In Exxon v. Baker, the Court vacated a punitive damages award against the oil company based on the actions of its agents in the massive oil spill off Alaska’s coast. Eight justices (Justice Samuel Alito took no part in the case) split evenly on the issue of whether punitive damages are allowed under maritime law, but all the justices found the $2.5 billion punitive award to be excessive, holding that it should not exceed the compensatory award of $507.5 million. (Lawyers USA subscribers can read past coverage of the case here.)
In a 5-4 opinion, with Justice Anthony Kennedy once again in the role o swing voter, the Court in Kennedy v. Louisiana struck down a state statute that made child rape an offense that could be punishable by death. The Court held that only offenses resulting in death can warrant the death penalty under the Eighth Amendment. The case in effect strikes down not only the Louisiana statute, but similar laws in states including Florida, Montana, Oklahoma and Texas.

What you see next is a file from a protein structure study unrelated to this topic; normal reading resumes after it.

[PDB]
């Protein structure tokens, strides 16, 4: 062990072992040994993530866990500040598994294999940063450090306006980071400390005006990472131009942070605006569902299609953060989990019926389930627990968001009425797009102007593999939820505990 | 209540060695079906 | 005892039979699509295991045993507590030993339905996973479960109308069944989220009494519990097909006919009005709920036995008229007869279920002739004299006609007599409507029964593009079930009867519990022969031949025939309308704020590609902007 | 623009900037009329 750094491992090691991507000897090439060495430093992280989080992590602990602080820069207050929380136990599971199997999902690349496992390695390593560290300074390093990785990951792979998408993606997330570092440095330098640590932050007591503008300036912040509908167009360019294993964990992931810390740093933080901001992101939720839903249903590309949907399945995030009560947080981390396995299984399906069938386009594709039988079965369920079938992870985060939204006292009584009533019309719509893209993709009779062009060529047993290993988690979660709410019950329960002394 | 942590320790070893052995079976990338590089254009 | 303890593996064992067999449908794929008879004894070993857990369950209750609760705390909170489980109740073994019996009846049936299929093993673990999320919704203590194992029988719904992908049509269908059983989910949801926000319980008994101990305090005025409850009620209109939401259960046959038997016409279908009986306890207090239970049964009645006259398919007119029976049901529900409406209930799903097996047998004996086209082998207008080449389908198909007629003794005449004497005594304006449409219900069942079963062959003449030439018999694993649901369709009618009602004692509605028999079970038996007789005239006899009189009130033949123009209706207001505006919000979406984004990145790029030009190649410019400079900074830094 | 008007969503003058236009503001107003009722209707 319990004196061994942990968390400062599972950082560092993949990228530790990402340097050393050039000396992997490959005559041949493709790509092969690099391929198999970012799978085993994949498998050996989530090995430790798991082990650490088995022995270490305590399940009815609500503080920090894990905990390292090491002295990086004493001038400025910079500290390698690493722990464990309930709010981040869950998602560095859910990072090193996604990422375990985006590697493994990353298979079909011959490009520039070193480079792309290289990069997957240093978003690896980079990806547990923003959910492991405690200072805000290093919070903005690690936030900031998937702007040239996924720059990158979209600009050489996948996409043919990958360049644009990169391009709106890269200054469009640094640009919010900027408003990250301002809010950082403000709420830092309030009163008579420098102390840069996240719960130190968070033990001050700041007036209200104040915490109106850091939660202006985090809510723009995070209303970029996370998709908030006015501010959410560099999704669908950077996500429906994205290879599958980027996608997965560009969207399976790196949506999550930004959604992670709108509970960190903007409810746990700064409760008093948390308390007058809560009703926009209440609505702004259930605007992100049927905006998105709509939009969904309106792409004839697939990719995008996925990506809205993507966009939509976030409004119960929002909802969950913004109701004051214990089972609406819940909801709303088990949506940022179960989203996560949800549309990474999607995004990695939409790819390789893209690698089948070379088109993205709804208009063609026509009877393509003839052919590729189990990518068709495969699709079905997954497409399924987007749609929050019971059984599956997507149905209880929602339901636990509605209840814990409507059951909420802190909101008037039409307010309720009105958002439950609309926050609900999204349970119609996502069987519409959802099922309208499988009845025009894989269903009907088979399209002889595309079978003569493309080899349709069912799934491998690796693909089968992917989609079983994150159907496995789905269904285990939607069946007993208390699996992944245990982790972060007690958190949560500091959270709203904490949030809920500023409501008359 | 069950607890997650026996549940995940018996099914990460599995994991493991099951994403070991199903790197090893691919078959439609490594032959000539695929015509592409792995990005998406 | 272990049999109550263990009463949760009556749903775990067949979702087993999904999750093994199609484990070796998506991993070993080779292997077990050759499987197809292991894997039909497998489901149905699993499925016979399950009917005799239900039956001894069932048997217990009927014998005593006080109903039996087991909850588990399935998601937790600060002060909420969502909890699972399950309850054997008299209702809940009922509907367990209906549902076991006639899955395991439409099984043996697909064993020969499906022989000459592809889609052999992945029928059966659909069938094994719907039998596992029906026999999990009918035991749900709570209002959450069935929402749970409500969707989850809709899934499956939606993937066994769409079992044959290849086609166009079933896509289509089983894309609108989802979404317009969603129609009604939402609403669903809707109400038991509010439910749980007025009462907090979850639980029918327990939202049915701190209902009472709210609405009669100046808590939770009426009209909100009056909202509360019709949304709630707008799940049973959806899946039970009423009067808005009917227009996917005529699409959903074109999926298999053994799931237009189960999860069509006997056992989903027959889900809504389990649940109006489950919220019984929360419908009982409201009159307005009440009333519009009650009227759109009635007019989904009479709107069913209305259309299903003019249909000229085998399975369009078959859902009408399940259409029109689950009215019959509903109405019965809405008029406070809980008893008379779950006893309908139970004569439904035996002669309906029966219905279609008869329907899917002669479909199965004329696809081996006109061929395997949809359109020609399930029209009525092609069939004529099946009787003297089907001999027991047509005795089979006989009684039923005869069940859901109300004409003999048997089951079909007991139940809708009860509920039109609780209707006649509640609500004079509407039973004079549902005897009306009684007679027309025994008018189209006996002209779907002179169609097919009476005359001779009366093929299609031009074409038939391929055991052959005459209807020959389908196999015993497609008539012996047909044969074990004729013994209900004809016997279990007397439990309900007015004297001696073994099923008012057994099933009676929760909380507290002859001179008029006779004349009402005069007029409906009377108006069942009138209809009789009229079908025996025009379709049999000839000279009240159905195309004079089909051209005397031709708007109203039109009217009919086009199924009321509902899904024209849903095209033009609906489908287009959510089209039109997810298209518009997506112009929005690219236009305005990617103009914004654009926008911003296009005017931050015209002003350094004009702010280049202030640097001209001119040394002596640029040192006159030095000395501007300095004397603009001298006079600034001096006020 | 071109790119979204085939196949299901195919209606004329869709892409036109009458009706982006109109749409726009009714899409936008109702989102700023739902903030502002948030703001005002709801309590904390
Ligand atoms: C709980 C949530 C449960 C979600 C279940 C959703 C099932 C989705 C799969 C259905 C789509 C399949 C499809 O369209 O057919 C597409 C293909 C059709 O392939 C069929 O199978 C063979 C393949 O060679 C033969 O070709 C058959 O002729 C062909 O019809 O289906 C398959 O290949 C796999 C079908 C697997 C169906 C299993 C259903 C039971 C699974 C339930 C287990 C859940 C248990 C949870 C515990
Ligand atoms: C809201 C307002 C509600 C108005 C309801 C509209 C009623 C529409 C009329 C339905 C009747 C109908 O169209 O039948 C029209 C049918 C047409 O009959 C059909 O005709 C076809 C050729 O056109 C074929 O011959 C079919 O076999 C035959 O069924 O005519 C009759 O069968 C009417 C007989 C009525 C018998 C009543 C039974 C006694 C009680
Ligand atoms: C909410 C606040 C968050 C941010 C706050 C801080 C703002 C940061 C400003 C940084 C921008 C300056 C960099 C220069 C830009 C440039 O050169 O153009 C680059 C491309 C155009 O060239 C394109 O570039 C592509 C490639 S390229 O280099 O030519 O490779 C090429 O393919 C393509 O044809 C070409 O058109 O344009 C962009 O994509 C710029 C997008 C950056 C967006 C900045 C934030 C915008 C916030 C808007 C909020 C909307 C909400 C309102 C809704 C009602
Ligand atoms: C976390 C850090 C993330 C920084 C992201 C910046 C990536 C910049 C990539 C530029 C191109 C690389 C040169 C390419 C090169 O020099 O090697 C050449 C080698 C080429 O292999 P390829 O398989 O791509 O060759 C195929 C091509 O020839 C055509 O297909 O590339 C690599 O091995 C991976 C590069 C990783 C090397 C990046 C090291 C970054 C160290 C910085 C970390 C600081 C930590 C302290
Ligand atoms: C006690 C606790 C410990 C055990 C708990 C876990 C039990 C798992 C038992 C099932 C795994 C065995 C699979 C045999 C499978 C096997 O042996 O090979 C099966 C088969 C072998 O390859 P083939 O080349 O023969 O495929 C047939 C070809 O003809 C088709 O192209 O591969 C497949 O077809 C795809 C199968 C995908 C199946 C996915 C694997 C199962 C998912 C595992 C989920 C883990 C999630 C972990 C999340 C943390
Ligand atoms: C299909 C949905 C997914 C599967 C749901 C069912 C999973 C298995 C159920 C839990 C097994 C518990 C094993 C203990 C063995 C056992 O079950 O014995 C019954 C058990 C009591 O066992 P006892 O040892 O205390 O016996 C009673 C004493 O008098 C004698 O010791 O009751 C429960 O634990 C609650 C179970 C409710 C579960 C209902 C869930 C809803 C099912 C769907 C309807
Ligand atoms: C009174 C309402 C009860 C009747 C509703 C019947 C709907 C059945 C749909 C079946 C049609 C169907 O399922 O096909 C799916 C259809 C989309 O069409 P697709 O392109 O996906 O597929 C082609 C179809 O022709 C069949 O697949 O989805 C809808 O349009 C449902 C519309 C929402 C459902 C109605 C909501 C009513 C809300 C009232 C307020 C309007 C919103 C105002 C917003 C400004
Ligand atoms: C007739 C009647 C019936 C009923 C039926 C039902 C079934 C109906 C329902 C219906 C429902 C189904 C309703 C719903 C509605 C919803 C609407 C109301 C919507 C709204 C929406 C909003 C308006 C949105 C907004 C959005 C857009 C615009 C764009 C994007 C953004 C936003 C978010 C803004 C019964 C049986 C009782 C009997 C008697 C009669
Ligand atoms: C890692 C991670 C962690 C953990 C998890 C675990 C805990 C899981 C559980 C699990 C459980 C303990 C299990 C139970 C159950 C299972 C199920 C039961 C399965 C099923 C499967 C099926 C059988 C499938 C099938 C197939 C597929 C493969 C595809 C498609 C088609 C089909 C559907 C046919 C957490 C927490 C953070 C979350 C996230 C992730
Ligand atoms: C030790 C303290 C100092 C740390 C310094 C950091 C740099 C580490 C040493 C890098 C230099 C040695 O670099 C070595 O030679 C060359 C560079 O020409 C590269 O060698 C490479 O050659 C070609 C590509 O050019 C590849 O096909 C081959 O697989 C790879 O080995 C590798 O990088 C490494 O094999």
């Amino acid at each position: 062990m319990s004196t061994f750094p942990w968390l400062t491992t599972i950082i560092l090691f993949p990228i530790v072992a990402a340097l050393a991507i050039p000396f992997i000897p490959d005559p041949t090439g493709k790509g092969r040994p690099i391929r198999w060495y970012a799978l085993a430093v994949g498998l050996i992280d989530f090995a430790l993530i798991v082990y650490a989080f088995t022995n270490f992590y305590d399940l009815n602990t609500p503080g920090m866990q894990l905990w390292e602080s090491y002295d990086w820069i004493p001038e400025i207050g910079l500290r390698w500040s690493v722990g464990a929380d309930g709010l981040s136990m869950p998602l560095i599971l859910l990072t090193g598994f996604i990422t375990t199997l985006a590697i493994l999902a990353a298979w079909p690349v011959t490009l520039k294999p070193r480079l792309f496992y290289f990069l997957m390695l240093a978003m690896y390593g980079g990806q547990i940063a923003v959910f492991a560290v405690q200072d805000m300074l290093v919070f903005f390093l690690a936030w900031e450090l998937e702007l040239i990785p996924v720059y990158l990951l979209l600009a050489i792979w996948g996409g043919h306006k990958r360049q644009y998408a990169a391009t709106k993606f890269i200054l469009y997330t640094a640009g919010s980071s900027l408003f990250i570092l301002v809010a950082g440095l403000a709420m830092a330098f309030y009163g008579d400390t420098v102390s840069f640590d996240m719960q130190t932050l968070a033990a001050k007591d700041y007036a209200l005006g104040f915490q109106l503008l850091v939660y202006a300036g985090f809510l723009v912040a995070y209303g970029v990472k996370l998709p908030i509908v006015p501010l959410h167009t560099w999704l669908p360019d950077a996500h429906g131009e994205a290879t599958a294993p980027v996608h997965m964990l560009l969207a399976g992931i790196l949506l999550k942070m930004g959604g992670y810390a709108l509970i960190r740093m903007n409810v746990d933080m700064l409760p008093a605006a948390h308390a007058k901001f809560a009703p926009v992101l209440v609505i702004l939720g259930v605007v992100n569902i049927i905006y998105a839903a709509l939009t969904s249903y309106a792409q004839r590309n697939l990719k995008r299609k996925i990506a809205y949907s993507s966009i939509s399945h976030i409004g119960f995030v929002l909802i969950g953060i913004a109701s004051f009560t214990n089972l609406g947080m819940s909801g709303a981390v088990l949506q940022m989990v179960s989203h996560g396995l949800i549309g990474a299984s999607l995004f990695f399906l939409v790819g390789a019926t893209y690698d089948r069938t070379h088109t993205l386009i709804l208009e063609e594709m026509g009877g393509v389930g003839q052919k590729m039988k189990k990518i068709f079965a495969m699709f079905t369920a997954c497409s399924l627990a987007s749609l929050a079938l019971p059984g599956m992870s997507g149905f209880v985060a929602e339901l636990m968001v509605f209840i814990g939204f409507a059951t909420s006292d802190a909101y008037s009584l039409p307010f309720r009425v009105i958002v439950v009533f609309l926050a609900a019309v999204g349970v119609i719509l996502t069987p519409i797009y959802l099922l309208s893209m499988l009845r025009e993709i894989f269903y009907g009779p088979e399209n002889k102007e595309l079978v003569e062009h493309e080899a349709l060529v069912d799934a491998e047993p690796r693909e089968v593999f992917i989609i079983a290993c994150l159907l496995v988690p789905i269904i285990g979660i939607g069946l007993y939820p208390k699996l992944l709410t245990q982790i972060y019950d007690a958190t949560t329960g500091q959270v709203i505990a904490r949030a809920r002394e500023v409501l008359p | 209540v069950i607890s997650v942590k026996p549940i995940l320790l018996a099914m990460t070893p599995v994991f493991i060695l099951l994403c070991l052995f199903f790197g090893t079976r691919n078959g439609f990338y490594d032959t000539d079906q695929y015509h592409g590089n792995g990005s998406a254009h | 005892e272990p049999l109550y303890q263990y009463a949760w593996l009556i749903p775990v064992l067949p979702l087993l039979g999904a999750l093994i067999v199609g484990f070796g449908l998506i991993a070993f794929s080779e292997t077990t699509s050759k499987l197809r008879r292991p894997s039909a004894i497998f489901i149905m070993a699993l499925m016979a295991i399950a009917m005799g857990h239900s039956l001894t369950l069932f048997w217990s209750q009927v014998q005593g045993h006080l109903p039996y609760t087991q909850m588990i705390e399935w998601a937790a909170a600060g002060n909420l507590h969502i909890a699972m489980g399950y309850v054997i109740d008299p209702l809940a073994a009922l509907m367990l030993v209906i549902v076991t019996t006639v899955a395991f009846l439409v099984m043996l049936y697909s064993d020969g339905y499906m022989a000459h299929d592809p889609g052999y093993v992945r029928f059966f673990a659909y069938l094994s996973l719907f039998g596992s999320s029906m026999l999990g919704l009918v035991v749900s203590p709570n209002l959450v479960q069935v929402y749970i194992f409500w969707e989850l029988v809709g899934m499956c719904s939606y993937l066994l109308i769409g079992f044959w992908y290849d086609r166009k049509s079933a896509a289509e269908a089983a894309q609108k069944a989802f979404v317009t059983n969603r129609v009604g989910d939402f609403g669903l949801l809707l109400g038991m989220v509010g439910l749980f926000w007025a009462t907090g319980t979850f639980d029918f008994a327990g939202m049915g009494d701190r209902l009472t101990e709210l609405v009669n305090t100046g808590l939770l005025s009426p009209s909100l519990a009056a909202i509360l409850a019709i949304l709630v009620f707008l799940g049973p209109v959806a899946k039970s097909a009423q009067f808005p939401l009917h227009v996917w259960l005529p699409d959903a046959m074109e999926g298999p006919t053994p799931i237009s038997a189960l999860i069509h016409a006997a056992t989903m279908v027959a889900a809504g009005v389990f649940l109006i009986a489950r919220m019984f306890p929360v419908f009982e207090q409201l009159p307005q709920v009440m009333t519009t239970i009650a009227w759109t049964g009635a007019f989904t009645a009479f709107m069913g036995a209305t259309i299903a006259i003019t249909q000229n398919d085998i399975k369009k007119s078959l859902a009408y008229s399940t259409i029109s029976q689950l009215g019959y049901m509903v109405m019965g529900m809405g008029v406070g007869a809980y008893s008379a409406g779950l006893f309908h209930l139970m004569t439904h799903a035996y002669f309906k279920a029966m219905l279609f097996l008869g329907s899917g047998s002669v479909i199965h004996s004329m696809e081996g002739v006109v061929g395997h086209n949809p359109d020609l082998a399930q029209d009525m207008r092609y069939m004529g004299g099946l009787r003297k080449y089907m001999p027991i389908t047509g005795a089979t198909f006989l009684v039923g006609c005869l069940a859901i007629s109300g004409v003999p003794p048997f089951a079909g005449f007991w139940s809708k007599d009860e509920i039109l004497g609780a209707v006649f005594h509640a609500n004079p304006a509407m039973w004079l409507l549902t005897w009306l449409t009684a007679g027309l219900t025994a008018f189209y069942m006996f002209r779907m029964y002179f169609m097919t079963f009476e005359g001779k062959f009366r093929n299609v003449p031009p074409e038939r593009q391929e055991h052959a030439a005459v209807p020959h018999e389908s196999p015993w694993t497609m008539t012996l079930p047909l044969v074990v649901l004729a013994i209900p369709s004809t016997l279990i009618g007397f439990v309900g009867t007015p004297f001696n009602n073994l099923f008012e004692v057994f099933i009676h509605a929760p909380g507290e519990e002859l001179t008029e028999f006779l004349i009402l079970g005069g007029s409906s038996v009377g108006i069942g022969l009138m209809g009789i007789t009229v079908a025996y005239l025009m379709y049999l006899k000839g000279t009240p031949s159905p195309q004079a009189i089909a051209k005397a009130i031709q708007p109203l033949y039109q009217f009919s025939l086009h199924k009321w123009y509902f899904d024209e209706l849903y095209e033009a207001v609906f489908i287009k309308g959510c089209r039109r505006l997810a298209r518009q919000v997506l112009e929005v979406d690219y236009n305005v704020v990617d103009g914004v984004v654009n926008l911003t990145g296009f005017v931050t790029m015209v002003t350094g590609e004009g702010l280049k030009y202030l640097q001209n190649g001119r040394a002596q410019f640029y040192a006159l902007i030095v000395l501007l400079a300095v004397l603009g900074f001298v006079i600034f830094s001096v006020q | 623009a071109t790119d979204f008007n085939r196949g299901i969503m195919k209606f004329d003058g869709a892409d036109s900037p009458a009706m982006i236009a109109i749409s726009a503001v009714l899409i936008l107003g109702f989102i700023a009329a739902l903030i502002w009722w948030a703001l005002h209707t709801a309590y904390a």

In Giles v. California, the Court held that a murder defendant does not forfeit his rights under the Confrontation Clause when a witness is unavailable because he killed her. Only the testimony of witnesses killed for the purpose of preventing them from testifying results in a forfeiture.
And finally in Plains Commerce v. Long Family Land and Cattle, the Court held that Indian tribal courts do not have jurisdiction over disputes between companies owned by members of the tribe and companies that are not, even if the non-member company operates on a reservation.
The last three remaining decisions of the term, including the Second Amendment case D.C. v. Heller, will be delivered by the Court tomorrow.
More on these cases today on Lawyers USA’s website. Also keep an eye out for analyses on many of these cases on the website in the days ahead, and in the next issue of the paper.